Hear about travel to Russia along the Volga River as the Amateur Traveler talks to travel writer Mark Baker about this destination that he recently wrote about.
Mark says, “I was asked to do this region of Russia for Lonely Planet so I traveled there in the Spring and Summer of 2017. And by the Volga River what I mean is the section that goes from Nizhny Novgorod running south to the Caspian Sea at the city of Astrakhan. That distance is about 1200 miles. I think the Volga River is not a destination for first-time visitors to Europe and it’s not even a destination for first-time visitors to Russia. Those people will want to go to Moscow and St. Petersburg. So the Volga traveler that we’re aiming for is someone who has seen Russia and wants to see more of Russia.”
A number of the cities that Mark highlights on this route have a large fortress or a Kremlin which were built as the Russians conquered further and further south on the river as they took back the region from invaders from the eastern steppes. Much of the historic part of the city including churches and museums can still be found inside these medieval walls. The Kazan Kremlin, in particular, is a UNESCO world heritage site.
More recent history can also be found along this route from Lenin’s hometown to Stalin’s old bunker to the apartment of physicist and activist Andrei Sakharov. The city of Volgograd (then Stalingrad) marks the high water mark for the conquest by Hitler’s armies in WWII. It has spectacular monuments and somber cemeteries.
One of the strangest areas you will find not far from the southern part of the river is Kalmykia which is the only region in Europe that is predominantly Buddhist.
Learn more about this surprising area of Russia and see if Mark can lure you to do more exploring along the Volga.
A Case for Travel to Russia – This Week in Travel #234
Memorial Apartment of Andrei Sakharov
Nizhny Novgorod Kremlin
Kazan Kremlin (UNESCO)
Ivan the Terrible
The Chak-chak Museum in Kazan
Assumption Cathedral and Monastery of the town-island of Sviyazhsk (UNESCO)
The Old Apartment, Restaurant
Battle of Stalingrad
Rossoshka Memorial Cemetery
World Cup on the Volga
Elista: Red Pagodas in Russia
Along the Volga: riding the rails through Russia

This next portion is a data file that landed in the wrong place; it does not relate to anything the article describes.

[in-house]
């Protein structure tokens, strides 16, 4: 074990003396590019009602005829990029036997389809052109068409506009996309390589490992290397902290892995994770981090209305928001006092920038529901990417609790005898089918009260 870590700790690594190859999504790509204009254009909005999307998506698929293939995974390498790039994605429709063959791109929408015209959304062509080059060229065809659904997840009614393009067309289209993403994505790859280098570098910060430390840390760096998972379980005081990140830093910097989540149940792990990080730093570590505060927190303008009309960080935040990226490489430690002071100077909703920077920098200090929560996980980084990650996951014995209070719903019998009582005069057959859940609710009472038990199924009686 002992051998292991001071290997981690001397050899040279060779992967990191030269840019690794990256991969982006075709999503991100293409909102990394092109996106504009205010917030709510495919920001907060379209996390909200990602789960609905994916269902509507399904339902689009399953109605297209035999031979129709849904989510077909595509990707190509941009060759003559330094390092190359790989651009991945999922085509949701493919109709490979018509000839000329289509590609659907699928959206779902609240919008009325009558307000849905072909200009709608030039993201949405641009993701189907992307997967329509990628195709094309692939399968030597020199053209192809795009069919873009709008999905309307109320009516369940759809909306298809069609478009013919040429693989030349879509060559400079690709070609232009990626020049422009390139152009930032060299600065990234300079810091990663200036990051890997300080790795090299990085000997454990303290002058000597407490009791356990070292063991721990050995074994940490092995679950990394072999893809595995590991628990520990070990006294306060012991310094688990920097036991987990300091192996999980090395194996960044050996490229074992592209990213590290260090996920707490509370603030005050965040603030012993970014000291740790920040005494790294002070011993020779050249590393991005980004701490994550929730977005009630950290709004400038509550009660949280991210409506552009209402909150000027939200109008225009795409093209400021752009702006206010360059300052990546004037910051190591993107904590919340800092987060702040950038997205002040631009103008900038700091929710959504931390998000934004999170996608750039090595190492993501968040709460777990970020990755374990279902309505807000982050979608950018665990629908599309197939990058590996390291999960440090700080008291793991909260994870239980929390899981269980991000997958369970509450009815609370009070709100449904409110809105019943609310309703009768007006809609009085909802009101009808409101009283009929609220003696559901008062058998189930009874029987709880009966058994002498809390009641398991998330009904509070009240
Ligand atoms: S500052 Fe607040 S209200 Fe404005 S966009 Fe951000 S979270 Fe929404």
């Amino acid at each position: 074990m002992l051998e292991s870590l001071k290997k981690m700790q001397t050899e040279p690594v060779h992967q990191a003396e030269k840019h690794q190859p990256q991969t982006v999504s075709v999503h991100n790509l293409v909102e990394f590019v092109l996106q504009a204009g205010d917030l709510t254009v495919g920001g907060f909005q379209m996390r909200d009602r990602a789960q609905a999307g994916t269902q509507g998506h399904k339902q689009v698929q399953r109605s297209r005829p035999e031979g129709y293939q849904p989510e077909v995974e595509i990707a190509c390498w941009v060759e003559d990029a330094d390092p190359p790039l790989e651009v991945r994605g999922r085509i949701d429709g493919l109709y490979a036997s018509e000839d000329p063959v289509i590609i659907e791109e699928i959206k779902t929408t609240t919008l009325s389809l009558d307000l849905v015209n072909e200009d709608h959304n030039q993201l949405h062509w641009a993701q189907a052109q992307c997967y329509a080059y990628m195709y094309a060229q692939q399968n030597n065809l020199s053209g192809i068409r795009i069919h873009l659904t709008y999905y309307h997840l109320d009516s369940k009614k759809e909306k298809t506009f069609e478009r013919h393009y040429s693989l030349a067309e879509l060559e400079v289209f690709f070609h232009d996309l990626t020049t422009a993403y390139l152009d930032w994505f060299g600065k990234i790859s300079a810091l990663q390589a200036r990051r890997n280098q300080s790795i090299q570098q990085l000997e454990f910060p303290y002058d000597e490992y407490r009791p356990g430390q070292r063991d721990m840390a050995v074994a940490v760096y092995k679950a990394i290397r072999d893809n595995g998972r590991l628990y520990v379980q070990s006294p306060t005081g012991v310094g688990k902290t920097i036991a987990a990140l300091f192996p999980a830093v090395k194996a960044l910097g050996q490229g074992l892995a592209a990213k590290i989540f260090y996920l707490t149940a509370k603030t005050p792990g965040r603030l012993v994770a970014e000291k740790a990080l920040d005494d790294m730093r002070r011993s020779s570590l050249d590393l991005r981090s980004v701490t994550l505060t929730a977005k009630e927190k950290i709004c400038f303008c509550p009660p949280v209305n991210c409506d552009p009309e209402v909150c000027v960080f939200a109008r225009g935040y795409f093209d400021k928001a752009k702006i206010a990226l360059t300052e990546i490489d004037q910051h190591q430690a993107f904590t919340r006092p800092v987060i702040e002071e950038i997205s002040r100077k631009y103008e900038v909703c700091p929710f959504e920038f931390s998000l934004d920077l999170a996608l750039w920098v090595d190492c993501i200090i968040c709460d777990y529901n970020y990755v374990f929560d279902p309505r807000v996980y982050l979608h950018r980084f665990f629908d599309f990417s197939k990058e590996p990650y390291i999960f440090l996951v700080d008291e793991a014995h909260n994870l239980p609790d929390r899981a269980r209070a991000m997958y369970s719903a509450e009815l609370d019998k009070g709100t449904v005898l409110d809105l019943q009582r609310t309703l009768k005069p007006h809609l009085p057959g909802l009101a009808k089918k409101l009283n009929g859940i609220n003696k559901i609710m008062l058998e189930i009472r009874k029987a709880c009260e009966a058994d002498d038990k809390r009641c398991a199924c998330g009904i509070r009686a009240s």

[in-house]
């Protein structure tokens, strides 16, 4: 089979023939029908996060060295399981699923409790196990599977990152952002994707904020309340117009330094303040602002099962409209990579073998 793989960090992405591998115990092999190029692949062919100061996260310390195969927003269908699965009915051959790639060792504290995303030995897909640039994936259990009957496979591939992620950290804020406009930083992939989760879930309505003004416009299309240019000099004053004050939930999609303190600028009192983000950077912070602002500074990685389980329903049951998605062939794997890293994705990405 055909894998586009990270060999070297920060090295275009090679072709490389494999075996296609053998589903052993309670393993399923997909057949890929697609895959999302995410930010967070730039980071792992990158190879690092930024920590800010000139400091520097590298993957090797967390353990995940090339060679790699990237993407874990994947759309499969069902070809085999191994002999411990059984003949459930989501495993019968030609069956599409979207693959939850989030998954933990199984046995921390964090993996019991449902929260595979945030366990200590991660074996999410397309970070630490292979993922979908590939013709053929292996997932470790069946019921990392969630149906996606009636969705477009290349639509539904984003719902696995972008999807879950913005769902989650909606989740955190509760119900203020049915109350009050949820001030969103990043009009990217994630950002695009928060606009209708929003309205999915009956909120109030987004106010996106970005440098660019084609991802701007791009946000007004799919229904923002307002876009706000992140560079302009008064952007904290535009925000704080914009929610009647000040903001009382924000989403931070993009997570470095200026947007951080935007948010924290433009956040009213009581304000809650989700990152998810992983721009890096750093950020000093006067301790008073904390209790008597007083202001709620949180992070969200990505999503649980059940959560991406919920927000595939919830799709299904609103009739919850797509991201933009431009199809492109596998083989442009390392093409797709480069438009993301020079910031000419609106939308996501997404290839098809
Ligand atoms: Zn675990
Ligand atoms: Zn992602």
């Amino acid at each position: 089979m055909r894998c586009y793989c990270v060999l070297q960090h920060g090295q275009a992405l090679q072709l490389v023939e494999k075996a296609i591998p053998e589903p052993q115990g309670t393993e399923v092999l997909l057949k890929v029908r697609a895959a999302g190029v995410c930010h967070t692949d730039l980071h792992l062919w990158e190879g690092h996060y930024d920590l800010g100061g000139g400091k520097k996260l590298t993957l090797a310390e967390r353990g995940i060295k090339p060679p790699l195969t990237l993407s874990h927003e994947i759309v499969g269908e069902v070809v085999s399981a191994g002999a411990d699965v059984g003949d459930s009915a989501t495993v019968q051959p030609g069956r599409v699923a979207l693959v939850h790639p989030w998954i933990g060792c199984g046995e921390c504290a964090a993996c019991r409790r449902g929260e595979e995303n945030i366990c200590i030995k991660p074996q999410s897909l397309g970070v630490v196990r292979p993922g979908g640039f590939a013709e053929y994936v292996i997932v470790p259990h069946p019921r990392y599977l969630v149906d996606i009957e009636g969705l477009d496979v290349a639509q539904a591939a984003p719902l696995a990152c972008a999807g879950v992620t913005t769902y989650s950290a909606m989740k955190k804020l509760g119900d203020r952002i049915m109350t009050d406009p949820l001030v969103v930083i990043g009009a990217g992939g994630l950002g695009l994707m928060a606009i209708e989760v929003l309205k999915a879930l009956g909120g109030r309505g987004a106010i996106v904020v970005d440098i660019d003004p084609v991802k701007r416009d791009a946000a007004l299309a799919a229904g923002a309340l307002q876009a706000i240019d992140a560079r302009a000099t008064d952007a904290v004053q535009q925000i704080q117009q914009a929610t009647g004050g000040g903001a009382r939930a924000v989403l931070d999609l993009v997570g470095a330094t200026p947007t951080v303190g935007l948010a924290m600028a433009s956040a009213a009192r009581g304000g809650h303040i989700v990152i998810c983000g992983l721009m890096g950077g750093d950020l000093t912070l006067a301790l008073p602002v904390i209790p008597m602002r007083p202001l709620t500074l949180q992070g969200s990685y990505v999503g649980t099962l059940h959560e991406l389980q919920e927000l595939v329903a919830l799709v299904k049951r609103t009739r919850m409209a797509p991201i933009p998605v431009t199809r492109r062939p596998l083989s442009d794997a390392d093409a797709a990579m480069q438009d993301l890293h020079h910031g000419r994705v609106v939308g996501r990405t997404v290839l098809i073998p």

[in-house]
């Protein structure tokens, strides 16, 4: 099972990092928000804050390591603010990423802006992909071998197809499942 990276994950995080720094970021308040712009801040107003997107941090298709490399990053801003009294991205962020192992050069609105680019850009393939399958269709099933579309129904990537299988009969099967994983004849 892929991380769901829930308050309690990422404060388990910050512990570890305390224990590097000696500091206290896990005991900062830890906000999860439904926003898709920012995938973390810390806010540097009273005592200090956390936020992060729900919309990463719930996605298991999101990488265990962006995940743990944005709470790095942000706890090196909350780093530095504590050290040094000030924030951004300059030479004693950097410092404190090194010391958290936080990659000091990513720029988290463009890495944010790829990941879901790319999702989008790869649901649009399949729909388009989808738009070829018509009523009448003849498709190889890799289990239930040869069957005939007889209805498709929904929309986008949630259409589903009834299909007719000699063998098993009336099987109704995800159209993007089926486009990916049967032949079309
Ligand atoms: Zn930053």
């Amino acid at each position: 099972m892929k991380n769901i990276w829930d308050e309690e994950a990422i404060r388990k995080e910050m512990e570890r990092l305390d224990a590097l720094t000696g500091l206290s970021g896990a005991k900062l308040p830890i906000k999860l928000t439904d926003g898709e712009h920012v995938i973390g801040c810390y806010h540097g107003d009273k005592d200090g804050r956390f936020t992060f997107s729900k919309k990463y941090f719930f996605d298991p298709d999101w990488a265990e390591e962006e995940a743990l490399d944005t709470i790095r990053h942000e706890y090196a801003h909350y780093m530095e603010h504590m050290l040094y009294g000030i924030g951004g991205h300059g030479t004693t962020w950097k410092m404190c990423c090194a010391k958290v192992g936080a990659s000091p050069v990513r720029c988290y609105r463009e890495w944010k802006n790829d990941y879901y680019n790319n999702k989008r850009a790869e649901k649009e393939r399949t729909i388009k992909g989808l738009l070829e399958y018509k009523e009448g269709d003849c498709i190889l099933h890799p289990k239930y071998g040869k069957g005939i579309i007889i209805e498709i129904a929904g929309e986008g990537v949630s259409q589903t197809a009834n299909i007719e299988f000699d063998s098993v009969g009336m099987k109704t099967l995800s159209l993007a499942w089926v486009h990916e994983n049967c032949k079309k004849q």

Hello Mr. Christensen. I’ve enjoyed listening to many of your Podcasts over the years, however the latest on Merida and the Yucatan is my favourite to date.My wife and I have travelled extensively throughout Mexico, a country we love, and have visited Merida 3 times for at least 2 weeks per visit.There are so many things to love about Merida, it is truly a city of wonderful people and special Cultural and Historical places to visit. If possible I suggest that anyone spend at least 1-2 weeks exploring the City, since there is so much to see, do, and eat.I concur with your guests in recommending the Merida English Library House Tour. The MEL tour includes a brief history lesson into Merida, and the reasons why homes were built a particular way, with specific materials (many building materials came from Europe, instead of Mexico or the US). We learned so much about Merida, just from attending this tour.There are many musical events ongoing in the Teatro Peon Contreras, the Cultural Olimpo, and intimate concert venues throughout the City, often for free or minimal cost, so one will never be bored for musical choices.The food, as mentioned, is consistently superb, no matter what you would like to eat. Our favourite cuisine memory is when we took a Cooking Class with a Mayan family, and learned how to cook Salbutes and Panuchos.These are some of our Merida highlights, but the biggest thrill for me, being a true Canadian, was going Ice Skating in an Indoor Rink at a Merida Mall, while it was 30 degrees (C) outside, and then having a cold cerveza afterwards! Heaven!In closing, thank-you for an episode that brings back so much about a place we love and hope to visit for at least a fourth time.And most importantly, thanks for providing an excellent Podcast series for many years.Regards–Don
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